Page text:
Exhibition Guide

The Rossettis Radical Romantics

Find out more about our exhibition at Tate Britain

Dante Gabriel Rossetti Bocca Baciata 1859 Museum of Fine Arts (Boston, USA)


The poet Christina Rossetti and painter-poets Dante Gabriel Rossetti and Elizabeth Rossetti, born and known as Elizabeth Siddal/Siddall, are the most well-known of the Rossetti generation. Born into a new Victorian Age, they began as controversial figures and became international celebrities. They brought about a revolution in the arts, both in Britain and beyond.

The Rossettis’ passionate, anti-establishment personalities challenge our ideas of Victorians. They experimented with everything – art, life and love. They demanded poetry and painting express lived experience and feeling, and searched for modern beauty. Their daring stories asked questions which remain relevant today.

A note on names: The Rossetti brothers and sisters share a surname and Elizabeth Siddal (Siddall) became Elizabeth Rossetti when she married. For this reason, we have used their first names, the names they called each other, in this exhibition.

1. Poet

Love, Love, that art more strong than Hate,
More lasting and more full of art.

From Christina Rossetti ‘What Sappho would have said had her leap cured instead of killing her’ 1848

There were four siblings in the Rossetti family: Maria (1827–1876), Gabriel (1828–1882) William (1829–1919) and Christina (1830–1894). Close in age, they were teenagers in mid-19th century London. Their parents were scholars of Italian heritage who encouraged the children to write, try their hand at art and find their own creative voices. Gabriel went to art school and he and Christina published poems when they were just 15 and 16 years old. The young siblings also worked as carers, teachers and clerks.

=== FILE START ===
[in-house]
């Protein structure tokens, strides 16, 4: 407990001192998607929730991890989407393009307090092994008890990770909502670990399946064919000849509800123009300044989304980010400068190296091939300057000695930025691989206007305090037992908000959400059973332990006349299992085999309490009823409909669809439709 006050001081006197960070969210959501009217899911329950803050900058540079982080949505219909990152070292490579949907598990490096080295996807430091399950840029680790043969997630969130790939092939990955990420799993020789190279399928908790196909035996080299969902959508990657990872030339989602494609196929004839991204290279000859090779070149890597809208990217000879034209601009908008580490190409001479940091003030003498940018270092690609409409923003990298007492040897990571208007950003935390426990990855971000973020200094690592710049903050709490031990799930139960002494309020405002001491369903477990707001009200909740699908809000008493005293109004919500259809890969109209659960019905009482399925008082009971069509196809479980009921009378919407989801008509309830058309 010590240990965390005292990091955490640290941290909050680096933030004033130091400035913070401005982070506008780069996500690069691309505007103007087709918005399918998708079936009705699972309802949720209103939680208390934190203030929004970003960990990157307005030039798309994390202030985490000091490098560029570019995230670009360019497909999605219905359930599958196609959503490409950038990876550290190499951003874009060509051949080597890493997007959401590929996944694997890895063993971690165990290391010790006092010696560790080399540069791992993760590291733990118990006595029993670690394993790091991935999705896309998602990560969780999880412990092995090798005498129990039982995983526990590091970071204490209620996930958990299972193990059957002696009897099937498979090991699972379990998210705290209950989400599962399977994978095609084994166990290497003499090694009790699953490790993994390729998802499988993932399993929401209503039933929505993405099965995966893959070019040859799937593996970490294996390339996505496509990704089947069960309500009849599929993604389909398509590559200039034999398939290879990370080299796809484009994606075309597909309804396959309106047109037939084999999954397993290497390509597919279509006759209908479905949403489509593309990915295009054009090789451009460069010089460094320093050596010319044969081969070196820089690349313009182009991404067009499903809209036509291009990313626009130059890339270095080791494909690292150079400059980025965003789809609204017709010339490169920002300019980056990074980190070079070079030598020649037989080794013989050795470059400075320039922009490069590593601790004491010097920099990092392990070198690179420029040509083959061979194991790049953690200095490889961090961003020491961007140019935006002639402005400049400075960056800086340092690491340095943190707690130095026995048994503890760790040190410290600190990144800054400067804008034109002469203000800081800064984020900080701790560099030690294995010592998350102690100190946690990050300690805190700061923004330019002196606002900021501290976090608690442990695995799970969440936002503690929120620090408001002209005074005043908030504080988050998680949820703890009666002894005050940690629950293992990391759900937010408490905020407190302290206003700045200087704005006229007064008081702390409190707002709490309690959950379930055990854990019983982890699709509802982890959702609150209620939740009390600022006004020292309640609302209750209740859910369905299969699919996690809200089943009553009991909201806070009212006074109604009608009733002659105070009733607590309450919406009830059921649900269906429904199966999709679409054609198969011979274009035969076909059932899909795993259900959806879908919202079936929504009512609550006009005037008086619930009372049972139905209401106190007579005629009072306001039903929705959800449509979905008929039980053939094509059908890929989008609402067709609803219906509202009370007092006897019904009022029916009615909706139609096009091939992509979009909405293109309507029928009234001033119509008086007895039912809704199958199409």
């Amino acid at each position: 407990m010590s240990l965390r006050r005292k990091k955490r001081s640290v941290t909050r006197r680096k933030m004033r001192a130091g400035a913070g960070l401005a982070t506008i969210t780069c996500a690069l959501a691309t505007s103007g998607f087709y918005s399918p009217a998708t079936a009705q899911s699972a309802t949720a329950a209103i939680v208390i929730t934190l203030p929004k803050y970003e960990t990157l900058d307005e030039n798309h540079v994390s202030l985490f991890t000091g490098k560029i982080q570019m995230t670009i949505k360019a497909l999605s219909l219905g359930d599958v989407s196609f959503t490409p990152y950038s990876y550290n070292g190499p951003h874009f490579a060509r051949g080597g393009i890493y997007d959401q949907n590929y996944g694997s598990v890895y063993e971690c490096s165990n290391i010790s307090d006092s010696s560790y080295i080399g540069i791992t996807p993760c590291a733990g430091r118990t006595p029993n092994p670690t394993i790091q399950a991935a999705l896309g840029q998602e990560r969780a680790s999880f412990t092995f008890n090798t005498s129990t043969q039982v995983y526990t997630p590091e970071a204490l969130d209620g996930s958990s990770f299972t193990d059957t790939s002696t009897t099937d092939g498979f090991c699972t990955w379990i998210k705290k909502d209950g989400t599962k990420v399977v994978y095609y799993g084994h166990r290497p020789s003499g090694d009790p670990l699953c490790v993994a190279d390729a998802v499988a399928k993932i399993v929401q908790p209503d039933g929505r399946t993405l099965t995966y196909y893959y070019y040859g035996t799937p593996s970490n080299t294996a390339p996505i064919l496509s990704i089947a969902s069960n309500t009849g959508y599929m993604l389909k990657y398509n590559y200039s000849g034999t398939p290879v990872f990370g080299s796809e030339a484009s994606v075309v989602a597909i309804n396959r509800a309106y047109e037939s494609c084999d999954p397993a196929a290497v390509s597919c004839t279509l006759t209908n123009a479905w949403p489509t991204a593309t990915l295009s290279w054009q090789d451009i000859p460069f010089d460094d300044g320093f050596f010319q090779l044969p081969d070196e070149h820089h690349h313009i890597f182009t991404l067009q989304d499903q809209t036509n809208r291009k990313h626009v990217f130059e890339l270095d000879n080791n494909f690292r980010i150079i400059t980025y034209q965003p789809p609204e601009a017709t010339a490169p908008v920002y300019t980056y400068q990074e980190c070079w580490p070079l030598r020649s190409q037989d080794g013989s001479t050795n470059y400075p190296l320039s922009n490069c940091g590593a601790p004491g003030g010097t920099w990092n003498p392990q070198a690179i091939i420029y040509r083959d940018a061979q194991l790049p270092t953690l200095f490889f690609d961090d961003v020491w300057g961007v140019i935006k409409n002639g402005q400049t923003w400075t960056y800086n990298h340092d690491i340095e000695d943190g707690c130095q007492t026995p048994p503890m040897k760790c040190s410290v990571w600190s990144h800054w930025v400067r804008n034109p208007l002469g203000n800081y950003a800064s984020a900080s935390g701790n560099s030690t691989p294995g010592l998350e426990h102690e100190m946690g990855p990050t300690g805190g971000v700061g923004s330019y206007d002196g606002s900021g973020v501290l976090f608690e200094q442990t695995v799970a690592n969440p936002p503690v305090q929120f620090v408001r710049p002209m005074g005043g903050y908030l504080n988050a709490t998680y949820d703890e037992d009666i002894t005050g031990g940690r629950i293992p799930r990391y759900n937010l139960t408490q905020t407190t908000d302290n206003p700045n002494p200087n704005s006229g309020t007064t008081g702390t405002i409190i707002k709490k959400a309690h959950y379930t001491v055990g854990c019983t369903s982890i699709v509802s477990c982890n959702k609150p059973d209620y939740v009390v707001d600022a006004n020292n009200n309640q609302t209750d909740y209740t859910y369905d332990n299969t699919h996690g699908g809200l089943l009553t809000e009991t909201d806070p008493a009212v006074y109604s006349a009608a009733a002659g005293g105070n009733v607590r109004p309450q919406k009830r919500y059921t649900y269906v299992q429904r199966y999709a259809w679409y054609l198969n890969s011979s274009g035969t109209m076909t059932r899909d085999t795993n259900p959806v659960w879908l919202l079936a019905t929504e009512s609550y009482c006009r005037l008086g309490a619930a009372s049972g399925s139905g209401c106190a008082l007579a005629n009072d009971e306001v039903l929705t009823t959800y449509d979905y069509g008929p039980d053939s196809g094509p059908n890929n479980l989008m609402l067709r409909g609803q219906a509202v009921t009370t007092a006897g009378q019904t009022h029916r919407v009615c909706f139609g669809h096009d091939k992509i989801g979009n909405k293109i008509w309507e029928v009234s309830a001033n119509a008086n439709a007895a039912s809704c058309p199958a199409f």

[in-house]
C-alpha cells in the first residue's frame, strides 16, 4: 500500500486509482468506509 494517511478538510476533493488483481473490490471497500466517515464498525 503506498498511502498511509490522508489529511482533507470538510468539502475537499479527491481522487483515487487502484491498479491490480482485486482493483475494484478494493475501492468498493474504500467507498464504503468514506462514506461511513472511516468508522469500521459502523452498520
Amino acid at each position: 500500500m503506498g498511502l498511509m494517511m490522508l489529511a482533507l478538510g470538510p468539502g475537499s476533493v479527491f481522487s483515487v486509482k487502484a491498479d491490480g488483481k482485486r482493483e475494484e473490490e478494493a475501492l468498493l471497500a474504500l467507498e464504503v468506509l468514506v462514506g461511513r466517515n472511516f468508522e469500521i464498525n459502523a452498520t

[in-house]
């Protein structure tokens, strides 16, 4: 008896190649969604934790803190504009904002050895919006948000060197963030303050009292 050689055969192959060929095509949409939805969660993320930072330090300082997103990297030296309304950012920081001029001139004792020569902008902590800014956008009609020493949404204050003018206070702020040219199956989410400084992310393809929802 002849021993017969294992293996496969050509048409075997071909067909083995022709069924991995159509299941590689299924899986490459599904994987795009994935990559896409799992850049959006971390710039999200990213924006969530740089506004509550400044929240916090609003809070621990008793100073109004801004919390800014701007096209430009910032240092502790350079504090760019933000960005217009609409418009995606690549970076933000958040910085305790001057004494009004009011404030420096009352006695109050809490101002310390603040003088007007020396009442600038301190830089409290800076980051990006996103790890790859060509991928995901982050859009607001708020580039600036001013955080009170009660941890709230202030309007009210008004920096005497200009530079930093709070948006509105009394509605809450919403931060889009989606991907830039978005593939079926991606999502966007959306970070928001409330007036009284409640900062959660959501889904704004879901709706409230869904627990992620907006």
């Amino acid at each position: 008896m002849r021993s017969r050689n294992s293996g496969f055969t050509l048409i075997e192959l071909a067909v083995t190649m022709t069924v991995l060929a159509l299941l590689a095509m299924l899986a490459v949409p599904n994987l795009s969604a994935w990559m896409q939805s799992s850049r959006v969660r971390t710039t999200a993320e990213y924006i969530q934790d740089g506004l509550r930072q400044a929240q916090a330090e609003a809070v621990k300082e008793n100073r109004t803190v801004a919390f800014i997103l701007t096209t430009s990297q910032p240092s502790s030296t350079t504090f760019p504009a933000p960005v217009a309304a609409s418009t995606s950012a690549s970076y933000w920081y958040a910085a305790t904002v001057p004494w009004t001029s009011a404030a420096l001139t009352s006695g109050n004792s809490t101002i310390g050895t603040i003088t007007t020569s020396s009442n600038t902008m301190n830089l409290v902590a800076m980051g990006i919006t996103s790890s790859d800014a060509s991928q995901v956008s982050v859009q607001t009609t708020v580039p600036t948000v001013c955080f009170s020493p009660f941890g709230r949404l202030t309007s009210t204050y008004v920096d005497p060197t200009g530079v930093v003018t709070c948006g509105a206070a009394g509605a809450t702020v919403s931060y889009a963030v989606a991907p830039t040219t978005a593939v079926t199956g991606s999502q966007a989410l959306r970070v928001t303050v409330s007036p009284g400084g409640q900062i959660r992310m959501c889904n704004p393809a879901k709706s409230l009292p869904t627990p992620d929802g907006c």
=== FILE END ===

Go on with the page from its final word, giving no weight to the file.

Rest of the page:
Christina’s verse was inspired by personal experience and popular songs and sermons, as well as poetry of all eras. The poems in this room speak of love in many voices – tender and fierce, joyful and hopeless, the love between parents and children, and even voices from beyond the grave. In her lifetime, Christina published 900 poems and today her work is still more widely known than that of her brothers.

2. Modern Raphael

As a teenager, Gabriel wasn’t sure whether to become a poet or a painter – he had a flair for both. The drawings in this room entwine figures in dramas of love and conflict, reflecting his enthusiasm for sensation and romance. Gabriel searched for stories in literature from around the world: popular folk ballads, Arabic tales from One Thousand and One Nights, gothic scenes from German author Goethe’s Faust, and new tales of horror by North American writer Edgar Allan Poe.

Gabriel particularly admired artists outside the establishment such as British artist and writer William Blake (1757–1827) and the satirical commentator of French modern life, Paul Gavarni (1804–1866). He sketched his own tableaux of the contemporary city. His lost drawing Quartier Latin. The Modern Raphael and La Fornarina (reproduced nearby) modernises the admired painter Raphael (1483–1520). It gives us a glimpse of the 16-year-old’s idea of the bohemian modern artist and model.

Painting of woman with red hair playing the harp

Dante Gabriel Rossetti La Ghirlandata 1873 Guildhall Art Gallery, City of London

3. Pre-Raphaelite Revolutionaries